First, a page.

As California’s budget crisis rages on and voters reject a recent round of special ballot initiatives, the Governor’s office is moving to deliver on his promise of “cuts, cuts, cuts.” Among the critical programs currently on the chopping block is the state’s small and science-driven Office of Environmental Health Hazards Assessment (OEHHA). It is nearly alone among state offices in the U.S. in being charged with evaluating the health effects of chemicals in the air, water, food and soil. “At $8.3 million, OEHHA’s budget is so small that the costs of re-allocating its workload would very nearly offset any savings. The proposed cut is therefore mysterious if considered on its own merits,” explains PAN Senior Scientist, Margaret Reeves. “It's a political move based on OEHHA’s history of doing its job even when findings aren’t popular or easy to implement.” OEHHA’s international reputation for leading the nation with independent environmental health science has earned the office friends and foes alike. "This is a feisty little office of scientists who are actually trying to do their job to protect public health," says NRDC's Dr. Gina Solomon. OEHHA was the first agency in the world to declare secondhand smoke a breast carcinogen, and on May 29 OEHHA will begin considering the listing of 38 chemicals under California's Proposition 65, including five pesticides (dicofol, methoxychlor, permethrin, tetrachlorvinphos, and triclosan). "Without OEHHA scientists to compile and evaluate the research supporting the listing, this action would not be possible," observes Caroline Cox of the Center for Environmental Health. Such actions put the office at odds with industry ranging from big tobacco to Dow Chemical. OEHHA has also kept its parent regulatory agency, California EPA, honest by insisting upon science-based risk assessments without regard for political fallout. Environmental health advocates, including Pesticide Action Network, Natural Resources Defense Council and California Rural Legal Assistance have rallied to save the office. The California state legislature will convene to decide OEHHA’s fate on Tuesday, June 2nd. Californians take action to save OEHHA.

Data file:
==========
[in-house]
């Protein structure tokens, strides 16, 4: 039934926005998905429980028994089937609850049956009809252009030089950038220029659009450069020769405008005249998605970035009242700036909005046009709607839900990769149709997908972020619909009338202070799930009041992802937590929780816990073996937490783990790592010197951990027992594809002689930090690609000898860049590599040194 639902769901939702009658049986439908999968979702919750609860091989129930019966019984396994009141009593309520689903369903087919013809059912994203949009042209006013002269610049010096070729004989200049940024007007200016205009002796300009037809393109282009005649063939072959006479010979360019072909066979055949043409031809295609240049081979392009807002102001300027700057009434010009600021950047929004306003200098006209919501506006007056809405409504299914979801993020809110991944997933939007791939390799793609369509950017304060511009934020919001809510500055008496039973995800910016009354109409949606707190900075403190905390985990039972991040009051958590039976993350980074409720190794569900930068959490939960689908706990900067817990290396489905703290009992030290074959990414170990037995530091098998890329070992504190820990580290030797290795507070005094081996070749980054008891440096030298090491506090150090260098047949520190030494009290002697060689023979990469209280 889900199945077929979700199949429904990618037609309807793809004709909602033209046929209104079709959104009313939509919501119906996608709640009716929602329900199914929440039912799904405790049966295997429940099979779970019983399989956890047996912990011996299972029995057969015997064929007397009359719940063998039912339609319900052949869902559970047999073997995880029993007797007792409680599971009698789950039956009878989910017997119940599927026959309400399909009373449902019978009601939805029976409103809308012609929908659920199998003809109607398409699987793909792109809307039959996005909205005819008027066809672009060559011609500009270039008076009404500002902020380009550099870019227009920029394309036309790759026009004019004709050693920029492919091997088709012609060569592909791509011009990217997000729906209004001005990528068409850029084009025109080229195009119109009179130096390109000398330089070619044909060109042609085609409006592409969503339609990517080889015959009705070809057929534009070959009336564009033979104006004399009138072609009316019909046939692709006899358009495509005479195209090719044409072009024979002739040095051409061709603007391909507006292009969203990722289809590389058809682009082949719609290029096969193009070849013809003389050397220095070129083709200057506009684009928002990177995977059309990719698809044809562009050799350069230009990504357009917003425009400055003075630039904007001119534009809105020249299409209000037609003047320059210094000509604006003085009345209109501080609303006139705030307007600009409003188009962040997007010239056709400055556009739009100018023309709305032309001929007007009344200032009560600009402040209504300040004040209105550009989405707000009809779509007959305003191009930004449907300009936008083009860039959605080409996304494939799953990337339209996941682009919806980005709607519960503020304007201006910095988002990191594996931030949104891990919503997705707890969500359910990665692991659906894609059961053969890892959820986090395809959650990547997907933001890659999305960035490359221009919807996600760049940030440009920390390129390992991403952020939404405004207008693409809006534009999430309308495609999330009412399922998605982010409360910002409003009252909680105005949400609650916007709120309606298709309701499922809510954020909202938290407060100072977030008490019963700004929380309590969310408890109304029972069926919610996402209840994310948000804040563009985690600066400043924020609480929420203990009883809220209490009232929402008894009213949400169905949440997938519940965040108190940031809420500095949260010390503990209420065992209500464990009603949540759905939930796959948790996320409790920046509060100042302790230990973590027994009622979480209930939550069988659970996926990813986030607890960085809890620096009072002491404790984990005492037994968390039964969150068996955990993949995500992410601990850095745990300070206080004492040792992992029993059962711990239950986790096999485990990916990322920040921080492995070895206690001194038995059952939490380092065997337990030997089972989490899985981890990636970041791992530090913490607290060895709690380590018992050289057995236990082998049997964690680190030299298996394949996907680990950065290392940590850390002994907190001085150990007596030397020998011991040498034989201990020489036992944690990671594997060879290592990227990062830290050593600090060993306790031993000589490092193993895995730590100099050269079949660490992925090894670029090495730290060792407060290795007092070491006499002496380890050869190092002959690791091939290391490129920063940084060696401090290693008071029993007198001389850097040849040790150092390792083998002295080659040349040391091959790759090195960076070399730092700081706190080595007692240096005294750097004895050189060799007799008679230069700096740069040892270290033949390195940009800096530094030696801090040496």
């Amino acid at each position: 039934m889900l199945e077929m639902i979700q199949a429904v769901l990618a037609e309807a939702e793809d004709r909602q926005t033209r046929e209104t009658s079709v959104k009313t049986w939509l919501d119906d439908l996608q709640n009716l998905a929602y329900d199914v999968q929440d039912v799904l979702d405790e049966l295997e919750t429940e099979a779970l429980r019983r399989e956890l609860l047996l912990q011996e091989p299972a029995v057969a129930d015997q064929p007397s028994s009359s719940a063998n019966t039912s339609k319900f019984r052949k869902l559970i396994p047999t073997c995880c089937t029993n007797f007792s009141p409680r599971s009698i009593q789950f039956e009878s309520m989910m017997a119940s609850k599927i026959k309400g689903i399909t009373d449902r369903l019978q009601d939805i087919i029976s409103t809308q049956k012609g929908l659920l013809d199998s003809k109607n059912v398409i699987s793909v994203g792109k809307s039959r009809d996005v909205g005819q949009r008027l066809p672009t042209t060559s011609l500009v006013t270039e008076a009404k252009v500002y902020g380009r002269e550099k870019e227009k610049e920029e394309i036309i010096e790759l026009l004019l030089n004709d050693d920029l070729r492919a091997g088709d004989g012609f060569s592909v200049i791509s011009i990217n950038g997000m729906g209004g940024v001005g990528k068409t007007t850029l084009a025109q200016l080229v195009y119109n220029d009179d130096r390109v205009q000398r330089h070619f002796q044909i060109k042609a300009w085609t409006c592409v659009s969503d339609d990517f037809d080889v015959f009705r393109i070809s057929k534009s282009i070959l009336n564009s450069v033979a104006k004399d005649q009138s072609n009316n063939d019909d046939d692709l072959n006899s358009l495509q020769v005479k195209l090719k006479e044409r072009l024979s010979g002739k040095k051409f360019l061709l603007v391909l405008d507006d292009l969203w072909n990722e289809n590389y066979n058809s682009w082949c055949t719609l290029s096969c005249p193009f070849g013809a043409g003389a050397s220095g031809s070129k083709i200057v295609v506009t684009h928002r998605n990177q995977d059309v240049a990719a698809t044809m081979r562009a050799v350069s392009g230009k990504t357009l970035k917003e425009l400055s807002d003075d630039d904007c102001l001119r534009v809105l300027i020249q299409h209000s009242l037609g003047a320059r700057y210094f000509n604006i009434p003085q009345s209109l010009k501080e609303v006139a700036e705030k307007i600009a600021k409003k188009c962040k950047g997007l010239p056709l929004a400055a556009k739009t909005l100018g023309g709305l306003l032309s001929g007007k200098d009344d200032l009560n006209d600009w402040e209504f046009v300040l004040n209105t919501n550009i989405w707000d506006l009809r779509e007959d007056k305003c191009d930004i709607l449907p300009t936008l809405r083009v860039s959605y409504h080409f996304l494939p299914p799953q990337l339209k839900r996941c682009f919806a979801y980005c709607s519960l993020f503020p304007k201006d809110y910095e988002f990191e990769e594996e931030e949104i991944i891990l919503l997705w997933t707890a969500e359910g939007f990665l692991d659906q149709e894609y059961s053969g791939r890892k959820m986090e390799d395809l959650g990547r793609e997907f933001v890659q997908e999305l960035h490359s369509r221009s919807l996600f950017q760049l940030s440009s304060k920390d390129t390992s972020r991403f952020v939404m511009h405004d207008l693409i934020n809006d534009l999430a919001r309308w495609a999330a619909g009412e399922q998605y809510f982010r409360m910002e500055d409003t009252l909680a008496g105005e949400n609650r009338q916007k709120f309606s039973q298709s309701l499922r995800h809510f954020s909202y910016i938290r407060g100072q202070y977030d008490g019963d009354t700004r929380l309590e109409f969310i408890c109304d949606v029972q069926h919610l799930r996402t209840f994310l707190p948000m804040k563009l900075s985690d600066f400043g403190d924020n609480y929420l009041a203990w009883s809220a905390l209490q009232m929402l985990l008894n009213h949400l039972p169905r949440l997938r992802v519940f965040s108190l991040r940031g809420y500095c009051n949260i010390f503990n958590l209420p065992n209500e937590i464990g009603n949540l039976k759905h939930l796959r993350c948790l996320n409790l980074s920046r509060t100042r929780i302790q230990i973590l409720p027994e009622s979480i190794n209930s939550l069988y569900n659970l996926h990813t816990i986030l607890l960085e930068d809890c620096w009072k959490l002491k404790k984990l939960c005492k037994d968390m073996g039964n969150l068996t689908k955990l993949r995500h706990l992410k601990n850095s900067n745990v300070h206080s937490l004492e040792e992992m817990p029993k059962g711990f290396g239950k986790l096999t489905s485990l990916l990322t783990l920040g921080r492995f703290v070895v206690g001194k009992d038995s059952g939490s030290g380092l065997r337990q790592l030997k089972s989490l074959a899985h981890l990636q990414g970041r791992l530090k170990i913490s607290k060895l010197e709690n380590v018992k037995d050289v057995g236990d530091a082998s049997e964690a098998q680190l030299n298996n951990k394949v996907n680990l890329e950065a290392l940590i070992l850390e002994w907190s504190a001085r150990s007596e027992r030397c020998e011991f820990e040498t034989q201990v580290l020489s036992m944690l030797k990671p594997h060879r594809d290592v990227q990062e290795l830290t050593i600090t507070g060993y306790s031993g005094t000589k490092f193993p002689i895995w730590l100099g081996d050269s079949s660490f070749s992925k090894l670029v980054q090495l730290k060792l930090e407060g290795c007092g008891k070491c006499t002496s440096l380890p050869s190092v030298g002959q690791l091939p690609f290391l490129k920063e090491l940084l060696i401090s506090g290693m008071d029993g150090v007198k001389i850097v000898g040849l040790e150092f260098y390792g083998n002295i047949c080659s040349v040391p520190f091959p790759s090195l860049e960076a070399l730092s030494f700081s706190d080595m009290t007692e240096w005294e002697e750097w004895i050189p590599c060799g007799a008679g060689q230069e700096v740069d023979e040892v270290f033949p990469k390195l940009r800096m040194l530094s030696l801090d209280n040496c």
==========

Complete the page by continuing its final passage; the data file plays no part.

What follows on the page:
More pet owners are reporting "side effects from over-the-counter and prescription flea and tick treatments," reports the U.S. EPA, according to the Wall Street Journal. Incidents "range from skin irritation to seizures and sometimes death." The agency says that because "the number of reported incidents stemming from so-called spot-on flea and tick treatments -- drops that are applied directly to a pet's skin, usually on the back -- increased 53% to 44,263 in 2008," it is "intensifying an evaluation of spot-on products." Products under investigation include those from major manufacturers such as Sumitomo, Hartz Mountain, Central Life Sciences, Bayer (Advantage), and Merial (a Merck and Sanofi-Aventis joint venture that makes Frontline). The companies claim that owner misuse is the cause, as such treatments have increasingly replaced sprays and shampoos over the last 15 years. However, vets report, at least one problem is that a pyrethroid pesticide common in dog products is dangerous for cats. "For example, the chemical permethrin, found in spot-on treatments such as Bayer's K9 Advantix... 'causes [a cat's] nervous system to go into overdrive,' says Mark Stickney, director of general surgery services at the Texas A&M College of Veterinary Medicine and Biomedical Sciences. 'They can develop seizures.' Dr. Stickney says he sees such cases once or twice a month in the emergency room." Natural Resources Defense Council recommends that pesticide-laden flea collars and topical treatments should be taken off the market, because "many pet products for sale contain toxic chemicals that can harm people and poison pets."